Sports therapy is becoming a better and more popular alternative to traditional medicine when dealing with sports-related injuries of athletes. This is because sports therapy is more experienced in treating those types of injuries and it is focused in creating a more personalized treatment for the patient.
According to Dean’s Sports Therapy, sports therapy specializes not only in different kinds of therapy but also on the prevention and rehabilitation of an athlete back to their optimal condition. Those are some of the positive benefits of sports therapy. Even though it has positive effects on the physical state of patients, there are also negative effects that often affect their performance. Here’s more of those:
1. Better performance
Bouncing back from an old injury could bring new self-confidence to an athlete. If they have been suffering from long-term and recurring pains, sports therapy could give them relief and even lead them to a complete recovery. Without the feeling of pain threatening to worsen at any time, an athlete could perform at full power because they are not held back.
2. Better knowledge on how to take care of self
Sports therapy provides an in-depth discussion of what the problem is and what proper maintenance procedures to follow. Athletes will gain more understanding of how to take care of themselves better and create better meal plan, lifestyle, and exercise.
The overall change will help them boost their performance because they keep their bodies and mind in the best shape. Knowing their history and current status will make them more conscious in their day to day activity and choices.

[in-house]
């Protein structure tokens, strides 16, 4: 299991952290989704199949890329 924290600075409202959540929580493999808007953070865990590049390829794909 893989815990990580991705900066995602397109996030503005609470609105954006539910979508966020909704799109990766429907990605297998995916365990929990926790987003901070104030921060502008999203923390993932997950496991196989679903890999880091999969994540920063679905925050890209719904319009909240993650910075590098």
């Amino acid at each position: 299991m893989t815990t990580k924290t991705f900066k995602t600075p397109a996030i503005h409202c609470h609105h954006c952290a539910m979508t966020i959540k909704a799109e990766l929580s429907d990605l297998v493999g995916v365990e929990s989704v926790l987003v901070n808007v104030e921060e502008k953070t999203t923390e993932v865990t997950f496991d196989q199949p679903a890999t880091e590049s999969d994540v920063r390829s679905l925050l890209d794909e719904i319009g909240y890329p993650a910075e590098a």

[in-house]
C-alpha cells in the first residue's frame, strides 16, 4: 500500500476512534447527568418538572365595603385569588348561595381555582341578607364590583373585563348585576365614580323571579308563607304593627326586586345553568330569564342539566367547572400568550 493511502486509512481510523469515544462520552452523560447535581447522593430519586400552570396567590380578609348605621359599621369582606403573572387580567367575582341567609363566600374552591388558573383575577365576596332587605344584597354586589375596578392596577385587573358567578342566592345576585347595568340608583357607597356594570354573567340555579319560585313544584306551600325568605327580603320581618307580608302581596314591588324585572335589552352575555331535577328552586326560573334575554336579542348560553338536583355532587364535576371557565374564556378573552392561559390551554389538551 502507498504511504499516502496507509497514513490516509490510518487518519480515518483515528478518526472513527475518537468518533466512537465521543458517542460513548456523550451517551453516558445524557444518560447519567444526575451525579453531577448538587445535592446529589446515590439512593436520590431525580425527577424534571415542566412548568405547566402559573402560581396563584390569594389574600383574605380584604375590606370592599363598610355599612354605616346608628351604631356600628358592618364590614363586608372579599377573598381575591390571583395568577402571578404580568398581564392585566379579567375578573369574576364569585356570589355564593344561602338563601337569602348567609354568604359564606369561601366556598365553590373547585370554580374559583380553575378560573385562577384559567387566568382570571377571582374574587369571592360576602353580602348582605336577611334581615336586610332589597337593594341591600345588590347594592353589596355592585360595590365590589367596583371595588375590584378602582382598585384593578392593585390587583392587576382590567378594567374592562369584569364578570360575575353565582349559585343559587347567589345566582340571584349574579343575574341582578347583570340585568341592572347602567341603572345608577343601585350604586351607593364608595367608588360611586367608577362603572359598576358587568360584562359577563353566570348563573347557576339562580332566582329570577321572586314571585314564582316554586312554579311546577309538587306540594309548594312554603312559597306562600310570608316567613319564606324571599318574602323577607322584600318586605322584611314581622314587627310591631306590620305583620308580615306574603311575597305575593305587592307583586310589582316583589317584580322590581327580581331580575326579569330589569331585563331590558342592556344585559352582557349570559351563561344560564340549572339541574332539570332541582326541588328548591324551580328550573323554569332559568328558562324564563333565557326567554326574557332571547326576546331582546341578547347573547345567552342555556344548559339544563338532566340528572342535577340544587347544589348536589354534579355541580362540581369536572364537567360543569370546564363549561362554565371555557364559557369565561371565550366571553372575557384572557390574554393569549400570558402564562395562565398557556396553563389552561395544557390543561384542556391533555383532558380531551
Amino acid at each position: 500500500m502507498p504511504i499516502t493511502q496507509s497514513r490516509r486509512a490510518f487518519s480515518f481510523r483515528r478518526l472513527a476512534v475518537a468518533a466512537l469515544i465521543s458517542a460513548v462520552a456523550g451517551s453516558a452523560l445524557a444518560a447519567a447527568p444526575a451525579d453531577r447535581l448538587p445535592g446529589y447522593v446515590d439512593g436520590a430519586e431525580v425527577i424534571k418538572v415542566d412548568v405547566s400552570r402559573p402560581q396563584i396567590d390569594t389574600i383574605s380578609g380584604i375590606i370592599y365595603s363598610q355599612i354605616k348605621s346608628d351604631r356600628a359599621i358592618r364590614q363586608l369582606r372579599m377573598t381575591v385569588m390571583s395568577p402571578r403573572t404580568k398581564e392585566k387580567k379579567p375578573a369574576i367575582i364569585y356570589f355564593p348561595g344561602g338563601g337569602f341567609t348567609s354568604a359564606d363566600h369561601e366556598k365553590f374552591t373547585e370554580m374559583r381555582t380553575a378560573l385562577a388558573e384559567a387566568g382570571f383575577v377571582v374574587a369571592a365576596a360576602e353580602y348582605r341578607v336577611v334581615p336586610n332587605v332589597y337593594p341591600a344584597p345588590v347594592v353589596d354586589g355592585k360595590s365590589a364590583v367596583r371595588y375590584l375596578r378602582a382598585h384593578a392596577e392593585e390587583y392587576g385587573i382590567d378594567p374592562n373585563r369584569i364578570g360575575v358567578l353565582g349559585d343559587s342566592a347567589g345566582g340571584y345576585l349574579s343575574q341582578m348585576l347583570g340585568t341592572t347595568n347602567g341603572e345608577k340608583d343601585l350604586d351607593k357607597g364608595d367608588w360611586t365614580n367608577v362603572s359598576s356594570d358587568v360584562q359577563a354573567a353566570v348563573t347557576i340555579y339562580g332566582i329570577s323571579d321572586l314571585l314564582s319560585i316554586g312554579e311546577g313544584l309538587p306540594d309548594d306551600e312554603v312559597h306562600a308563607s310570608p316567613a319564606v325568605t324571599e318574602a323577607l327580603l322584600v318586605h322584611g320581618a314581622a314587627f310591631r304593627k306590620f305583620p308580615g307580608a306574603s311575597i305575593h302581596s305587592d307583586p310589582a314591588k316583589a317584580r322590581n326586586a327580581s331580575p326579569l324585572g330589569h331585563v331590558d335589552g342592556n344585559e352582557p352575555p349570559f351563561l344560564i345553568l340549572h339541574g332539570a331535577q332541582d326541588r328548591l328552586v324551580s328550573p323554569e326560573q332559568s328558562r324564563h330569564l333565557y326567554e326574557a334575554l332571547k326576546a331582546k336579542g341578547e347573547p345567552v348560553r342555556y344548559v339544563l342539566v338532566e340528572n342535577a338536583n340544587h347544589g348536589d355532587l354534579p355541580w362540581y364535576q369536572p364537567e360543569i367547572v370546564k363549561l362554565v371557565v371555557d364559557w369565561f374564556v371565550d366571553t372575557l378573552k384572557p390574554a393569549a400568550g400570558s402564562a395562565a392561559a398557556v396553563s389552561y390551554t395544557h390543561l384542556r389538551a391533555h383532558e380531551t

1. Anxiousness to perform
Athletes, who have a history of therapy, have the tendency to be anxious when they are performing. The fear that their action could trigger and worsen their injury could cause them to perform at half best. Even coaches become hesitant to let a newly-recovered athlete play for long periods of time. They are often more watched out for by their fans and critics and more targeted by opponents.
2. Lower tolerance to pain
If an athlete develops a lower tolerance to pain, they might easily bail out of game once they feel anything wrong. It can distract them and make them lose their momentum and just think about the growing pain they are feeling. Lower tolerance also means that they might find themselves going for longer rehabilitation and treatment or higher doses of medicine. This could be taking them away from important practices and preparation for better games and performances.
Although there are definite negative effects to an athlete’s performance, one cannot undermine the importance of sports therapy in the treatment of an injury and the overall physical wellness of an athlete.
It is easier to get over the negative aspects once the body is healed completely once and for all because there is a chance given to the athlete to rebuild himself again. It could take awhile but once they are back to their old selves, athletes will be able to forget the anxiousness and the pain they have once felt.